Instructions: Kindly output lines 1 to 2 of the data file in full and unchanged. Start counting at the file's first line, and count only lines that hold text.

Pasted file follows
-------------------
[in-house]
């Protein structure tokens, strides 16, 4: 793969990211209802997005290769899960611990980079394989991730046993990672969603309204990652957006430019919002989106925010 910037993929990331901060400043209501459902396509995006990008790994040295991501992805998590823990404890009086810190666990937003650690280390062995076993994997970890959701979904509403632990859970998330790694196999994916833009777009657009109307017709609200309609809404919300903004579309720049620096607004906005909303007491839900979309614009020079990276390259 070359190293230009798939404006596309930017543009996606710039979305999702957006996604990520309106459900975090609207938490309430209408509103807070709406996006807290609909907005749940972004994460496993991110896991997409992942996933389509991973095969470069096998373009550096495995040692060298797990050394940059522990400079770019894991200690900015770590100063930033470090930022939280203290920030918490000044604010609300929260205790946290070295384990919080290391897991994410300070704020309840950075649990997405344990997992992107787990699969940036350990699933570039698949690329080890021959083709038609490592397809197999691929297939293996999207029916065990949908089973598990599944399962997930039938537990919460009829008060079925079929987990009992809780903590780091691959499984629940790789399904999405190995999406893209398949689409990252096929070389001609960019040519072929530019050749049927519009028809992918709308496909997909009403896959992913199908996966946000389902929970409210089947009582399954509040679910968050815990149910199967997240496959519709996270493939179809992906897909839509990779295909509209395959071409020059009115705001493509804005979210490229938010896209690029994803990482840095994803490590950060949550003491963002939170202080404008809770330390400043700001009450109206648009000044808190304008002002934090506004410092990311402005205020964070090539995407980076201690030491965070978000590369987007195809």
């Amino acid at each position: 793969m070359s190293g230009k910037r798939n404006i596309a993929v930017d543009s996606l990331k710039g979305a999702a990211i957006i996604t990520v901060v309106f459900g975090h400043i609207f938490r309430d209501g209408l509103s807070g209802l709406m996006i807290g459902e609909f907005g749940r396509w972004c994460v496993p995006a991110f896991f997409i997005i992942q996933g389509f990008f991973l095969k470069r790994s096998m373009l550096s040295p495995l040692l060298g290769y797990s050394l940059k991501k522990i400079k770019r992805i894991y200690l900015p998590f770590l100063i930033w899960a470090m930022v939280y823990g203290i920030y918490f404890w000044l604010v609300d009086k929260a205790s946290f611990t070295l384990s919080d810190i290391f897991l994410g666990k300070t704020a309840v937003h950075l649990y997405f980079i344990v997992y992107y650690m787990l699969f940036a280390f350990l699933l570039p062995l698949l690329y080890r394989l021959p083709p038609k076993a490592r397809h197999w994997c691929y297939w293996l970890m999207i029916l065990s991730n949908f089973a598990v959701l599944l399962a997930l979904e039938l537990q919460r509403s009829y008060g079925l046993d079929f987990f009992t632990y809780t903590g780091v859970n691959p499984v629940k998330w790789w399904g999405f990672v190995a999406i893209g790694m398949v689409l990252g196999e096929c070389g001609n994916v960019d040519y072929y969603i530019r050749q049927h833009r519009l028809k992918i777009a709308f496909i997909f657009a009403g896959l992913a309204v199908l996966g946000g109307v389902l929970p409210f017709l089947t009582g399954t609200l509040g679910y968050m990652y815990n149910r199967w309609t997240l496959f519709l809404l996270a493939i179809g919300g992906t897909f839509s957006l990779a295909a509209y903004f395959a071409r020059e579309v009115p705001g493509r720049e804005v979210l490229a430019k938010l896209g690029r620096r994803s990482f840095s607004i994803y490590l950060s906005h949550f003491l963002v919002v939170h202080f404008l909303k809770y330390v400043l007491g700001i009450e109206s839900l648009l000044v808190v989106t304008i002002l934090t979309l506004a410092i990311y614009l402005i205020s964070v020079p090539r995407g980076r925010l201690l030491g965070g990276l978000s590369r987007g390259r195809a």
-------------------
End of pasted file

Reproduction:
[in-house]
């Protein structure tokens, strides 16, 4: 793969990211209802997005290769899960611990980079394989991730046993990672969603309204990652957006430019919002989106925010 910037993929990331901060400043209501459902396509995006990008790994040295991501992805998590823990404890009086810190666990937003650690280390062995076993994997970890959701979904509403632990859970998330790694196999994916833009777009657009109307017709609200309609809404919300903004579309720049620096607004906005909303007491839900979309614009020079990276390259 070359190293230009798939404006596309930017543009996606710039979305999702957006996604990520309106459900975090609207938490309430209408509103807070709406996006807290609909907005749940972004994460496993991110896991997409992942996933389509991973095969470069096998373009550096495995040692060298797990050394940059522990400079770019894991200690900015770590100063930033470090930022939280203290920030918490000044604010609300929260205790946290070295384990919080290391897991994410300070704020309840950075649990997405344990997992992107787990699969940036350990699933570039698949690329080890021959083709038609490592397809197999691929297939293996999207029916065990949908089973598990599944399962997930039938537990919460009829008060079925079929987990009992809780903590780091691959499984629940790789399904999405190995999406893209398949689409990252096929070389001609960019040519072929530019050749049927519009028809992918709308496909997909009403896959992913199908996966946000389902929970409210089947009582399954509040679910968050815990149910199967997240496959519709996270493939179809992906897909839509990779295909509209395959071409020059009115705001493509804005979210490229938010896209690029994803990482840095994803490590950060949550003491963002939170202080404008809770330390400043700001009450109206648009000044808190304008002002934090506004410092990311402005205020964070090539995407980076201690030491965070978000590369987007195809």